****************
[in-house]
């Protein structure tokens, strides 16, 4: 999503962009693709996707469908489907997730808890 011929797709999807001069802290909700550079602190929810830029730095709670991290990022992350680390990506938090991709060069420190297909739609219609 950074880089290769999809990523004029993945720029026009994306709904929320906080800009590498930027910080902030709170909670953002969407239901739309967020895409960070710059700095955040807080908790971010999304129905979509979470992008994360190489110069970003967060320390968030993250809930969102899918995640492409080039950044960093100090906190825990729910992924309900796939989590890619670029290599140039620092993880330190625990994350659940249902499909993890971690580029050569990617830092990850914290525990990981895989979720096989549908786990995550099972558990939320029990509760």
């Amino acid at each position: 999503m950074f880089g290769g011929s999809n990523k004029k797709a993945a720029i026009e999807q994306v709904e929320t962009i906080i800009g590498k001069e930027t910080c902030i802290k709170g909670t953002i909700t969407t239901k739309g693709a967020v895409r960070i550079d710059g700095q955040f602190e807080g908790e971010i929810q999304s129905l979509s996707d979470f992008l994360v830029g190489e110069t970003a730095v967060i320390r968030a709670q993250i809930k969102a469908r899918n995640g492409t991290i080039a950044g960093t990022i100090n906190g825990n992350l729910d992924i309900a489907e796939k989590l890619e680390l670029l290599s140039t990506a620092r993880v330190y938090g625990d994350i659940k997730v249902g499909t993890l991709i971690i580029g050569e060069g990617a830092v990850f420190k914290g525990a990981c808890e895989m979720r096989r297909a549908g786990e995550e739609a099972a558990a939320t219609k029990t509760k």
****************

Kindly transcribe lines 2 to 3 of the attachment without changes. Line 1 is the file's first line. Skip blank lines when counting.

């Protein structure tokens, strides 16, 4: 999503962009693709996707469908489907997730808890 011929797709999807001069802290909700550079602190929810830029730095709670991290990022992350680390990506938090991709060069420190297909739609219609 950074880089290769999809990523004029993945720029026009994306709904929320906080800009590498930027910080902030709170909670953002969407239901739309967020895409960070710059700095955040807080908790971010999304129905979509979470992008994360190489110069970003967060320390968030993250809930969102899918995640492409080039950044960093100090906190825990729910992924309900796939989590890619670029290599140039620092993880330190625990994350659940249902499909993890971690580029050569990617830092990850914290525990990981895989979720096989549908786990995550099972558990939320029990509760």
């Amino acid at each position: 999503m950074f880089g290769g011929s999809n990523k004029k797709a993945a720029i026009e999807q994306v709904e929320t962009i906080i800009g590498k001069e930027t910080c902030i802290k709170g909670t953002i909700t969407t239901k739309g693709a967020v895409r960070i550079d710059g700095q955040f602190e807080g908790e971010i929810q999304s129905l979509s996707d979470f992008l994360v830029g190489e110069t970003a730095v967060i320390r968030a709670q993250i809930k969102a469908r899918n995640g492409t991290i080039a950044g960093t990022i100090n906190g825990n992350l729910d992924i309900a489907e796939k989590l890619e680390l670029l290599s140039t990506a620092r993880v330190y938090g625990d994350i659940k997730v249902g499909t993890l991709i971690i580029g050569e060069g990617a830092v990850f420190k914290g525990a990981c808890e895989m979720r096989r297909a549908g786990e995550e739609a099972a558990a939320t219609k029990t509760k």